‘Consumers can be reassured that these important protection measures remain in place and that Food Standards Agency Official Veterinarians and Meat Hygiene Inspectors working in all abattoirs in England will continue to ensure that the safety of consumers remains the top priority.’

Millions of cattle were culled in the UK in the 1990s during a BSE epidemic which was infecting more than 30,000 cows a year at its peak.

Strict controls were introduced to protect consumers after it was linked to a fatal condition in humans called variant Creutzfeldt-Jakob disease (vCJD.

It was first discovered in 1984 in Sussex and in the ensuing outbreak British beef exports were banned, cows were culled and people died because of a brain illness caused by BSE.  

All beef exports from Britain were banned by the European Union during the outbreak and the ban wasn't lifted until 2006. Above: Culled cows in 1996

All beef exports from Britain were banned by the European Union during the outbreak and the ban wasn’t lifted until 2006. Above: Culled cows in 1996

The first cow to be diagnosed, known as cow 133, had an arched back, had lost weight, suffered tremors and lost its co-ordination – it died within six weeks.

Officials found giving cows ‘cannibal’ feed with protein from other cows or sheep was the cause of BSE, so banned the practice in 1989.

The Government ordered that infected cows be killed but only offered a 50 per cent compensation to farmers, leading some of them to illegally sell infected animals for human food.

By 1992 and 1993, thousands of cows were infected. In those two years alone, 72,370 cows in the UK were found to have mad cow disease.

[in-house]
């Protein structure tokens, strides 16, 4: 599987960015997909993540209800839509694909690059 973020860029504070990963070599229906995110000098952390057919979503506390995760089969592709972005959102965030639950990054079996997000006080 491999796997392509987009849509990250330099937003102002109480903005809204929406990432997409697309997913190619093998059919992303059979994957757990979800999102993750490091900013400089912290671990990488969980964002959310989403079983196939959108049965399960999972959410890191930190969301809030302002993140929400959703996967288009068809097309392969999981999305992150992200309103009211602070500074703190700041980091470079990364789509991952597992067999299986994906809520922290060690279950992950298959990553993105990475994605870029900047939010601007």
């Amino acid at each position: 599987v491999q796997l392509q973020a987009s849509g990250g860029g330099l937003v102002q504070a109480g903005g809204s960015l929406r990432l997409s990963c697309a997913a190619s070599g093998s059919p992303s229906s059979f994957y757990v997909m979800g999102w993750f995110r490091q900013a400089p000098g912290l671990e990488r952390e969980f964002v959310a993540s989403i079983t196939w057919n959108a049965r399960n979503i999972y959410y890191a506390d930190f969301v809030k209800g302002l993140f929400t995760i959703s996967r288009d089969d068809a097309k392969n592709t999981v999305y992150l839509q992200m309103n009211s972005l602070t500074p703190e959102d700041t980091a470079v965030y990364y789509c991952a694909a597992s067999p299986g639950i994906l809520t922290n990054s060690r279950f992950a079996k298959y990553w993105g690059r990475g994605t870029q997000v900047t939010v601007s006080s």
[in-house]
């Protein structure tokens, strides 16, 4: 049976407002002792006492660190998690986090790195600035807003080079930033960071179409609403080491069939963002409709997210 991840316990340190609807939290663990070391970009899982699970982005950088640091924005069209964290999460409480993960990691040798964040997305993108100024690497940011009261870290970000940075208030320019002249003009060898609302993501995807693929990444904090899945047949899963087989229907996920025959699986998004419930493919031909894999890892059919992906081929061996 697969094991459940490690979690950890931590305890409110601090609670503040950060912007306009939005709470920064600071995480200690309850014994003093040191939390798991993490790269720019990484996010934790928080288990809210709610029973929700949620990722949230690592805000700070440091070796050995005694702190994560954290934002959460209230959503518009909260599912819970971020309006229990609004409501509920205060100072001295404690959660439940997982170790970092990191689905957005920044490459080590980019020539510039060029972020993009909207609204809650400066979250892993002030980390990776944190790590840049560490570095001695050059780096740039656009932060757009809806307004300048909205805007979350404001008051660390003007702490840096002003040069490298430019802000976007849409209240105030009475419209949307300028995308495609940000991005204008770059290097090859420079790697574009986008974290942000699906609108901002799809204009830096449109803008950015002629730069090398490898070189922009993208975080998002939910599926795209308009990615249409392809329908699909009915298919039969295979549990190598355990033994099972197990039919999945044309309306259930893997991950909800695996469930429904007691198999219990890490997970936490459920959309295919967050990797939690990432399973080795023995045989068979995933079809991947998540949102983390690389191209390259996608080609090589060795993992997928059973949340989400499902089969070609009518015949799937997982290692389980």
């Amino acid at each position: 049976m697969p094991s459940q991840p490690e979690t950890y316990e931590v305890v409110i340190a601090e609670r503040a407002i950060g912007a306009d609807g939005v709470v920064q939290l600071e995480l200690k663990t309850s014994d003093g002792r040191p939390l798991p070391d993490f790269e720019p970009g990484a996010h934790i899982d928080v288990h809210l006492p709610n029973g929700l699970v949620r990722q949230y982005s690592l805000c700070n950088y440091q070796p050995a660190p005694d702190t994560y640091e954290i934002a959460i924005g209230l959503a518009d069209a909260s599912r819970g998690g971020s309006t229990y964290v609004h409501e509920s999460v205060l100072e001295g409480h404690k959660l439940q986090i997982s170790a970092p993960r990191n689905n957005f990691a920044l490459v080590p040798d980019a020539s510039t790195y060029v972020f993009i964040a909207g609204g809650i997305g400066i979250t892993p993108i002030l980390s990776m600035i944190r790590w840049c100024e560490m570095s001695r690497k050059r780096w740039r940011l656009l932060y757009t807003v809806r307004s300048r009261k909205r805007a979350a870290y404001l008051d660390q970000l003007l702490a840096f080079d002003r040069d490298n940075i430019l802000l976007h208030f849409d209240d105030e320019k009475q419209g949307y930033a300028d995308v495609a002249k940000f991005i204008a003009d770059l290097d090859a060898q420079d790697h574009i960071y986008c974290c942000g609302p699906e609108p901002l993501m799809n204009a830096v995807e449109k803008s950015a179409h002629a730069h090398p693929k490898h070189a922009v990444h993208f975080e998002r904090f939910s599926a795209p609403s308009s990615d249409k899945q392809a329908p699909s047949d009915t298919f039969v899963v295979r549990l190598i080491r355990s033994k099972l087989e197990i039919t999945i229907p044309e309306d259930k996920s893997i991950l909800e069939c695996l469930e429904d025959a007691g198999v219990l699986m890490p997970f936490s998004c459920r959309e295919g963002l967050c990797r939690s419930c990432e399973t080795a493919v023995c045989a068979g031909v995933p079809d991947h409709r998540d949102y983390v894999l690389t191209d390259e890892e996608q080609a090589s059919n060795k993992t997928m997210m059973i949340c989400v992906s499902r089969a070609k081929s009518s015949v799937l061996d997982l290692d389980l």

By 1996, people had begun to die from variant Creutzfeldt-Jakob Disease, which occurs in the brain of people infected with mad cow disease.

In the same year, all beef exports from Britain were banned by the European Union and the ban wasn’t lifted until 2006.

Cows over the age of 30 months were ordered to be killed to halt the spread of the disease – called the Over Thirty Months Scheme.

WHAT IS MAD COW DISEASE?

Mad cow disease, or bovine spongiform encephalopathy (BSE), is a fatal neurological disease in cattle caused by an abnormal protein that destroys the brain and spinal cord.

The disease was first identified in Great Britain in 1986, although research suggests the first infections may have spontaneously occurred in the 1970s.

It is believed to be spread by feeding calves meat and bone meal contaminated with BSE.

Humans can contract variant Creutzfeldt-Jacob disease (vCJD) if beef products contaminated with central nervous system tissue from cattle infected with mad cow disease are eaten. There is no treatment and 177 people have been killed by the variant.

There were 36,000 diagnosed cases of mad cow disease in Great Britain in 1992, leading to British beef exports being banned and dozens of people dying.

In August 1996, a British coroner ruled that Peter Hall, a 20-year old vegetarian who died of vCJD, contracted the disease from eating beef burgers as a child.

The verdict was the first to legally link a human death to mad cow disease.